We had recently taken her to the paediatrician for a final round of shots before kindergarten and, to our surprise, she left the doctor's office with a spring in her step and a smile on her face. To a child, there are few things more terrifying than getting stuck with needles, and it was the closest equivalent I could think of to completing the auditor's "user access reviews".
What made my daughter's visit to the doctor so painless helps illustrate three tactics anyone can use to get people to do things they don't inherently want to do.
One Prick At A Time
When the nurse stepped into the examining room, my daughter knew something was up. On a small tray, she carried four intimidating syringes. But instead of showing them all to my daughter, she thoughtfully kept them out of view. At the appropriate time, she reached for a needle, one by one, careful to consider how her actions would be perceived by my daughter. She tamed the instruments of toddler torment through what designers call progressive disclosure; to the nurse, it was just considerate common sense.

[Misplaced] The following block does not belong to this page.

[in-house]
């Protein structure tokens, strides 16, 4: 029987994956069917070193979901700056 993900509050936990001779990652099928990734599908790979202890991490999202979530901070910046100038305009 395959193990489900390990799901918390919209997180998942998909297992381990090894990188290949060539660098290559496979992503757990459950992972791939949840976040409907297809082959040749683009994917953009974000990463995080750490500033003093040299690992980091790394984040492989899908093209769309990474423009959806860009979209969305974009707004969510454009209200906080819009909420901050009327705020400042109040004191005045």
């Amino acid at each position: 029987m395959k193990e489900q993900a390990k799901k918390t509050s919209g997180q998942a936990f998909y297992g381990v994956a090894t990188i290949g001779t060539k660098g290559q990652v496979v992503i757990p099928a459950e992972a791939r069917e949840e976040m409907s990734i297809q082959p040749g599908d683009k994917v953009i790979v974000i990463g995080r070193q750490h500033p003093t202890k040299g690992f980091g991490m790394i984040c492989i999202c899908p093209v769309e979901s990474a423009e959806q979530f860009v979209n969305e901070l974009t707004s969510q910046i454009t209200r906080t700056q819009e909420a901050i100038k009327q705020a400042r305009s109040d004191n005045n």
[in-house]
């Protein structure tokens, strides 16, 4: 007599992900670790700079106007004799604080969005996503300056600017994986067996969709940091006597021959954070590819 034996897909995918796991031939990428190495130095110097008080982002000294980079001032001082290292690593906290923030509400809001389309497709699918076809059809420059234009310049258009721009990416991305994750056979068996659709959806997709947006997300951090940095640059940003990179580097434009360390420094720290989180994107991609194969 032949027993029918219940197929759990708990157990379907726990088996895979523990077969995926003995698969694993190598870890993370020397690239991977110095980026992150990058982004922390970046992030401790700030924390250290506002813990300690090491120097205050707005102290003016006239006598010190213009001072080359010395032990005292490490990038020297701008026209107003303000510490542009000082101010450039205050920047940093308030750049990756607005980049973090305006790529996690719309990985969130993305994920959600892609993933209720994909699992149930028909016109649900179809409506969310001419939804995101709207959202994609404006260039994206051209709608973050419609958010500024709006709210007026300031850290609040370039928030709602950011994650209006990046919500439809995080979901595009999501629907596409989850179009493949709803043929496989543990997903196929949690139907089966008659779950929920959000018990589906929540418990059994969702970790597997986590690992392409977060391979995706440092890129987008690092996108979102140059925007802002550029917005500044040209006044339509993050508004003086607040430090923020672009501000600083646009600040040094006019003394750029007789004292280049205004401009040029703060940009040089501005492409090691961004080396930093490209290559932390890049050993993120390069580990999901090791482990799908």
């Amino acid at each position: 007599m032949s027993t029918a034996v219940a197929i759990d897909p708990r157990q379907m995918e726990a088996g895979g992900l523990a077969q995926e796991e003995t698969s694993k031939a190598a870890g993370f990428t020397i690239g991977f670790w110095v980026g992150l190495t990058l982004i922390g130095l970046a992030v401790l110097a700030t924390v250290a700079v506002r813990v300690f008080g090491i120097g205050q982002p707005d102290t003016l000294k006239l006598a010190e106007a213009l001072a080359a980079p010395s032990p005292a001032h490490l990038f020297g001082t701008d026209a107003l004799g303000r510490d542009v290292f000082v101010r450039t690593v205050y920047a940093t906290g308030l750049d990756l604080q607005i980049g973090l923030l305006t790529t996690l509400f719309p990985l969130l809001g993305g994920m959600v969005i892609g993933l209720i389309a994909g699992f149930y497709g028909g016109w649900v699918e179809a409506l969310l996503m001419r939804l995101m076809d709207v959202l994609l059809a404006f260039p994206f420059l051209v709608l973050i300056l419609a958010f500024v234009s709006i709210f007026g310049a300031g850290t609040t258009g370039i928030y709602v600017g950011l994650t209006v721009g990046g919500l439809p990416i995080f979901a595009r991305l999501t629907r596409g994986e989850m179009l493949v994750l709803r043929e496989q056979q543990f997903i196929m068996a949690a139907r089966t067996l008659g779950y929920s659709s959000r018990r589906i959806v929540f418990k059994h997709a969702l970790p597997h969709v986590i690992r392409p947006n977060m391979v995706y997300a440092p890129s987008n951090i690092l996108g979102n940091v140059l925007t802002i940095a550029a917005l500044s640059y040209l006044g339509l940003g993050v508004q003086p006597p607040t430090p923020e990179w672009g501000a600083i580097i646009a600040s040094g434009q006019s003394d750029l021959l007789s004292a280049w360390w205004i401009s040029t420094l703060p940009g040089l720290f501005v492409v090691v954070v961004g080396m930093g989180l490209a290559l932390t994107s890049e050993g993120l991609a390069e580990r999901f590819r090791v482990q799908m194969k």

Staging tasks into small conquerable chunks is so basic yet so underutilised. Who wouldn't take the time to ease a child's fear with a little well-planned parsing? Yet in the office, it is all too common to lob large complex requests at our colleagues and be surprised by the ill-will we get in return. In the auditor's case for example, he admitted that his clients start by sending long memos accompanied by even longer spreadsheets detailing the entire tedious task. No wonder their emails are met with contempt.